Approval from the Prime Minister was sought. Information pertaining to Memorandums to Cabinet which are less than 20 years old are considered cabinet confidences and details of these are excluded from disclosure under the principles of the Access to Information Act.
(ee) when was the approval in (dd) granted and how;
Information pertaining to Memorandums to Cabinet which are less than 20 years old are considered cabinet confidences and details of these are excluded from disclosure under the principles of the Access to Information Act.
(ff) what correspondence is available -with file and control number- to corroborate the information provided in response to (dd) and (ee);
Approval from the Prime Minister was sought. Information pertaining to Memorandums to Cabinet which are less than 20 years old are considered cabinet confidences and details of these are excluded from disclosure under the principles of the Access to Information Act.
(gg) was a “joint-letter that clearly articulates the rationale to proceed with the ratification, without tabling in the House of Commons" created;
No.
 (hh) with respect to the letter in (gg), (i) who created this letter, (ii) when is it dated, (iii) how can it be obtained, (iv) who has access to it, (v) to whom is it addressed;
No such letter was created.
(ii) was the letter drafted in consultation with the Treaty Section of the Department of Foreign Affairs and International Trade and the relevant Secretariat in the Privy Council Office;
Information pertaining to Memorandums to Cabinet which are less than 20 years old are considered cabinet confidences and details of these are excluded from disclosure under the principles of the Access to Information Act.
(jj) what documentation exists - with file or control number for each document - to corroborate the information provided in response to (ii);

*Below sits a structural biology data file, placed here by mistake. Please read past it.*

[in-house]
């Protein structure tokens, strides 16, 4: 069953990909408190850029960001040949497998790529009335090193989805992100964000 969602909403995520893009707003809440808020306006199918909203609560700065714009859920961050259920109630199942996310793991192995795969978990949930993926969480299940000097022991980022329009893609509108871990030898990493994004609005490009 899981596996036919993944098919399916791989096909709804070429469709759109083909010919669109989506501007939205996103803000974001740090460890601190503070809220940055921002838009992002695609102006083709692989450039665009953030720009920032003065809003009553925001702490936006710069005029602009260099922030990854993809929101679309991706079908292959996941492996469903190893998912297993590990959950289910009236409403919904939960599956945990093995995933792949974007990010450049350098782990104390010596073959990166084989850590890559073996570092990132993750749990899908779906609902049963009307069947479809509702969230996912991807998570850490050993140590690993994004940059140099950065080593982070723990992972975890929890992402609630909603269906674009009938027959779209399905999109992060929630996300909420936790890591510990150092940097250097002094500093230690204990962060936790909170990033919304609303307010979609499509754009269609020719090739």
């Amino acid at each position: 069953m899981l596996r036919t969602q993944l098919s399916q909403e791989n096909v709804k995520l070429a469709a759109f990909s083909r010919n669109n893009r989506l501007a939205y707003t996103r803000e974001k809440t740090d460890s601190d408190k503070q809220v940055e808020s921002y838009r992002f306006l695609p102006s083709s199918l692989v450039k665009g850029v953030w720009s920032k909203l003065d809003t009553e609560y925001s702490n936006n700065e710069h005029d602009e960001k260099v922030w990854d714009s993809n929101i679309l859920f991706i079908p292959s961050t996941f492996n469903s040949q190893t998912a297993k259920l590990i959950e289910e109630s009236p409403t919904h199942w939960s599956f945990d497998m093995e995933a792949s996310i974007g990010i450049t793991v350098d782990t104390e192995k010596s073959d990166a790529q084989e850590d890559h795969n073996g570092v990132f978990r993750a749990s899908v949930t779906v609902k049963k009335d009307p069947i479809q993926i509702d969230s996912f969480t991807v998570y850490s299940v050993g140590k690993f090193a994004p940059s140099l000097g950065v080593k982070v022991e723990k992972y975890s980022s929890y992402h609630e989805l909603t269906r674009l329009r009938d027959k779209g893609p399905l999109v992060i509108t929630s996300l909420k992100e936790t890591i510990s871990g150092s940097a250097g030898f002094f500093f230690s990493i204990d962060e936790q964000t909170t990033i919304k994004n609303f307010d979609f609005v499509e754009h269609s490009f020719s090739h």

No such document exists.
(kk) who is responsible for retention and access of such joint letters;
There are no special provisions for retention and access of such joint letters. Joint letters would be subject to the normal retention and access legislation, regulations, and guidelines for the Government of Canada.
(ll) with respect to the Agreement, were the responsible ministers and the Minister of Foreign Affairs aware early on of the need to request an exemption to the treaty process prior to obtaining Cabinet authority to sign a treaty;
Yes.
 (mm) how is "early on" defined for purposes of the Policy;
The term "early on" is not defined in the Policy.
 (nn) how is "aware" defined for purposes of this provision in the Policy;
The term "aware" is not defined in the Policy.
(oo) was a request made in a Memorandum to Cabinet, seeking policy approval for the Agreement;
Information pertaining to Memorandums to Cabinet which are less than 20 years old are considered cabinet confidences and details of these are excluded from disclosure under the principles of the Access to Information Act.
(pp) what Memorandums to Cabinet exist relative to this agreement, (i) what are their dates, (ii) are they subject to privilege, (iii) who made them, (iv) what are their record or control numbers;
The Department of Finance will respond to this question and sub-questions. Information pertaining to Memorandums to Cabinet which are less than 20 years old are considered cabinet confidences and details of these are excluded from disclosure under the principles of the Access to Information Act
[Finance] Information pertaining to Memorandums to Cabinet which are less than 20 years old is considered a cabinet confidence and details of these are excluded from disclosure under the principles of the Access to Information Act.
(qq) which document in (pp) can be said to "clearly articulate the rationale for the exception to the treaty tabling process";
Information pertaining to Memorandums to Cabinet which are less than 20 years old are considered cabinet confidences and details of these are excluded from disclosure under the principles of the Access to Information Act.
(rr) what is the rationale for the exception to the treaty tabling process with respect to the Agreement;
The response in (z) outlines the rationale for requesting an exemption to the normal treaty tabling process under the Policy.
(ss) who determines the rationale per the Policy;
The rationale was prepared through consultations by officials on behalf of the Minister of Finance, the Minister of Foreign Affairs, and the Minister of National Revenue.
(tt) what is an acceptable rationale per the Policy;
There is no definition of “acceptable rationale” under the Policy.
(uu) how is rationale defined in terms of the Policy;
The term "rationale" is not defined in the Policy.